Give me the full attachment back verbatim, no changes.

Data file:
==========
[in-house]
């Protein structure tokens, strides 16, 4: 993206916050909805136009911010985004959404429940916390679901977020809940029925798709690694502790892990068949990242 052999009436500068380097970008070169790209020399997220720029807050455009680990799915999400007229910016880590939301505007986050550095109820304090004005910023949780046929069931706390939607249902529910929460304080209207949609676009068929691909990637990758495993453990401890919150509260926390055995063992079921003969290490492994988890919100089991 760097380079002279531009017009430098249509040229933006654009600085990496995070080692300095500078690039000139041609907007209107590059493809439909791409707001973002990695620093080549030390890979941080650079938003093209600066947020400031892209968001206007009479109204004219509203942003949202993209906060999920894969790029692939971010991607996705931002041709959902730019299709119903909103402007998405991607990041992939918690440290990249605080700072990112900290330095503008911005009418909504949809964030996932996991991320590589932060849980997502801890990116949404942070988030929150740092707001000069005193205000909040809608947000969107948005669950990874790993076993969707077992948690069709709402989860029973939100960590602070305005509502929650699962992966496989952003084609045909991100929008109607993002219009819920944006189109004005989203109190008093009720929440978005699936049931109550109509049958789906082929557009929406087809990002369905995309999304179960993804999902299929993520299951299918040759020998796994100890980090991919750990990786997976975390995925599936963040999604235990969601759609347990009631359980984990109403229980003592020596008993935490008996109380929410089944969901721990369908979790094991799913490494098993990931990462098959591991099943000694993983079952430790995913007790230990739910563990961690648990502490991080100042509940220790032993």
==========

[in-house]
């Protein structure tokens, strides 16, 4: 993206916050909805136009911010985004959404429940916390679901977020809940029925798709690694502790892990068949990242 052999009436500068380097970008070169790209020399997220720029807050455009680990799915999400007229910016880590939301505007986050550095109820304090004005910023949780046929069931706390939607249902529910929460304080209207949609676009068929691909990637990758495993453990401890919150509260926390055995063992079921003969290490492994988890919100089991 760097380079002279531009017009430098249509040229933006654009600085990496995070080692300095500078690039000139041609907007209107590059493809439909791409707001973002990695620093080549030390890979941080650079938003093209600066947020400031892209968001206007009479109204004219509203942003949202993209906060999920894969790029692939971010991607996705931002041709959902730019299709119903909103402007998405991607990041992939918690440290990249605080700072990112900290330095503008911005009418909504949809964030996932996991991320590589932060849980997502801890990116949404942070988030929150740092707001000069005193205000909040809608947000969107948005669950990874790993076993969707077992948690069709709402989860029973939100960590602070305005509502929650699962992966496989952003084609045909991100929008109607993002219009819920944006189109004005989203109190008093009720929440978005699936049931109550109509049958789906082929557009929406087809990002369905995309999304179960993804999902299929993520299951299918040759020998796994100890980090991919750990990786997976975390995925599936963040999604235990969601759609347990009631359980984990109403229980003592020596008993935490008996109380929410089944969901721990369908979790094991799913490494098993990931990462098959591991099943000694993983079952430790995913007790230990739910563990961690648990502490991080100042509940220790032993």